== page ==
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Poetry and Medicine
April 26, 2006

Breath Hunger

Author Affiliations

Poetry and Medicine Section Editor: Charlene Breedlove, Associate Editor. Poems may be submitted to jamapoems@jama-archives.org.

JAMA. 2006;295(16):1876. doi:10.1001/jama.295.16.1876

As if she were at altitude,
the air thin and cold.
A dilution, a lack.
The same kind of dread
as a death rattle.
Mornings, when she ran uphill,
the trees were swollen
with oxygen. Branches reached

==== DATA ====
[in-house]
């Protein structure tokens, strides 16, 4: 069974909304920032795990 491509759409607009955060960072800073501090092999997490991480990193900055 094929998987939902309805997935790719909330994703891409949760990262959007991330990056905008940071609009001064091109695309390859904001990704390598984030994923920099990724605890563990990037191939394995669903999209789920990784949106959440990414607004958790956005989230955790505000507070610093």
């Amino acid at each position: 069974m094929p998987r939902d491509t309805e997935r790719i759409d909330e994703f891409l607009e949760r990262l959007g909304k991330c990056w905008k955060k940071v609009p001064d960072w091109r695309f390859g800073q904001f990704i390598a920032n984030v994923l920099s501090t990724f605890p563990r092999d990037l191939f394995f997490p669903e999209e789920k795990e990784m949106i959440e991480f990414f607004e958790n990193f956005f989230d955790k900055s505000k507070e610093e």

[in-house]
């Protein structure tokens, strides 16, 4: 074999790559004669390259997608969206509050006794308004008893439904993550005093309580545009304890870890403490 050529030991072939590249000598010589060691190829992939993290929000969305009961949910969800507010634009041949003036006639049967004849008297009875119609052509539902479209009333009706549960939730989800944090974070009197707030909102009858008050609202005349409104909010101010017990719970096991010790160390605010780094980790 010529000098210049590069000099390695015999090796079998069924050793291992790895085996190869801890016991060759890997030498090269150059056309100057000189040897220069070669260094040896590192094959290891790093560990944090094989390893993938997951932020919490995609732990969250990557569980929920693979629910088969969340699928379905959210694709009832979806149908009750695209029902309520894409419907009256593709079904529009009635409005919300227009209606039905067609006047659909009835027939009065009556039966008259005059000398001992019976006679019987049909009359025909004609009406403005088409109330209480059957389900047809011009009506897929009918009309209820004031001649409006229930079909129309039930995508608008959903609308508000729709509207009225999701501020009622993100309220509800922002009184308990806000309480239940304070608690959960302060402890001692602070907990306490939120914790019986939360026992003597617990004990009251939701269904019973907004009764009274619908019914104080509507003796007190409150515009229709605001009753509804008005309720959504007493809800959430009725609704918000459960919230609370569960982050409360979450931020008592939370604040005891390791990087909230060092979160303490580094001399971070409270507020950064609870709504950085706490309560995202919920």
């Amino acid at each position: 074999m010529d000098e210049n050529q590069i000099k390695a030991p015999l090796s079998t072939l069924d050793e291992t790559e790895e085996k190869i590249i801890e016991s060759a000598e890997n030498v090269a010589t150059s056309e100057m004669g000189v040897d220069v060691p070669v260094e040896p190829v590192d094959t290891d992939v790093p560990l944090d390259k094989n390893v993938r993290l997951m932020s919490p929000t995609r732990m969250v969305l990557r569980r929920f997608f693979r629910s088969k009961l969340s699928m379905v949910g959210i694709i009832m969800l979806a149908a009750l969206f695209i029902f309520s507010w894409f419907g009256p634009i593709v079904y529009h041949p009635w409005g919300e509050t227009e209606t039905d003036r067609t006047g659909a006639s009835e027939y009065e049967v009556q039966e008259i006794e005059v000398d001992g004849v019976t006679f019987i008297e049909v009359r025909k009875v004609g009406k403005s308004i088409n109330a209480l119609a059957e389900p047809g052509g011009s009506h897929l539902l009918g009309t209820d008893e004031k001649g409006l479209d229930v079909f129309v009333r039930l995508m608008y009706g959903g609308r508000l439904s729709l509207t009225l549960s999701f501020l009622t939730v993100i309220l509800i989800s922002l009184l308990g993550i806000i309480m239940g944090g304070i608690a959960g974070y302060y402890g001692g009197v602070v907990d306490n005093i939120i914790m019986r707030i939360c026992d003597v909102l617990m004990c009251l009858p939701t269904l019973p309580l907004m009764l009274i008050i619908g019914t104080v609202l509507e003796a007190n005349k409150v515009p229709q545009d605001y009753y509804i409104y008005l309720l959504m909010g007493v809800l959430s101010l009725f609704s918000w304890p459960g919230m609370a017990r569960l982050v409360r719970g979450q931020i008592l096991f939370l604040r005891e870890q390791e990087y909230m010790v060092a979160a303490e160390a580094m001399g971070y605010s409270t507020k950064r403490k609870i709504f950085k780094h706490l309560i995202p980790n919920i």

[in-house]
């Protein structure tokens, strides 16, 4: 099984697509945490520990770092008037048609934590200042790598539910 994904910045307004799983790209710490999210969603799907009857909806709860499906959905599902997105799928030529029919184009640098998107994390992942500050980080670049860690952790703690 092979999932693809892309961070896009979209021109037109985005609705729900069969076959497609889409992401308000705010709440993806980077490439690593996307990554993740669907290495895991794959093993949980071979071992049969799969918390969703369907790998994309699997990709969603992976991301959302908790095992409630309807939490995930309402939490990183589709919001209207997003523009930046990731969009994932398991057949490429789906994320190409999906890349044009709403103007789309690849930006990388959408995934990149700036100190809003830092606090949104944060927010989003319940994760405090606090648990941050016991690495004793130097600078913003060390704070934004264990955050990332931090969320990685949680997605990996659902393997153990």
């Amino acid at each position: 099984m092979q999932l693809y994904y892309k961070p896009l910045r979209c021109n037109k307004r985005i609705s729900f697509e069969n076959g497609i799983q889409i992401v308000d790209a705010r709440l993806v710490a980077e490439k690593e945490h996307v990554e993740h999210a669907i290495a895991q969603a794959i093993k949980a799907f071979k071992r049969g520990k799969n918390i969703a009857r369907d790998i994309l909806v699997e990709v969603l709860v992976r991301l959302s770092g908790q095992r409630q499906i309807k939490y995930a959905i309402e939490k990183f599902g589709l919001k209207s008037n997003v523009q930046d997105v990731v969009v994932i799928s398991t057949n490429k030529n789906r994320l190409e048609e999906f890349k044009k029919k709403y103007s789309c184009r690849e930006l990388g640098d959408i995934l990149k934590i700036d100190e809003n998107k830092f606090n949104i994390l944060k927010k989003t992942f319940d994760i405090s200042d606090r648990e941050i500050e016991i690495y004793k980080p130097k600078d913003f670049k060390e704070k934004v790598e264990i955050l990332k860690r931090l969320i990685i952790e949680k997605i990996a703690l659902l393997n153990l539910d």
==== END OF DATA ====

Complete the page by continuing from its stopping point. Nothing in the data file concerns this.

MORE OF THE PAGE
toward her, tentacles
like the octopus.
She was afraid of bright orange,
of what waited on the culvert
along the spit
in the drowning place.
There, below the water line,
etched on steel,
was the tell—
tidal highs and lows
driven by the full moon.
She picked tiny crabs
like berries from metal.
Held them at arm's length
and watched their legs beat,
miniature pincers
nipping at nothing.
Thought she would like
to hold the octopus
in her mind like a question.
There was nothing
but the bloating
and the taking
of all that was not hers.
She envied those
who could breathe freely,
laugh, yawn, call the earth home.
Even the chela
had its grasp,
the claw its largesse.

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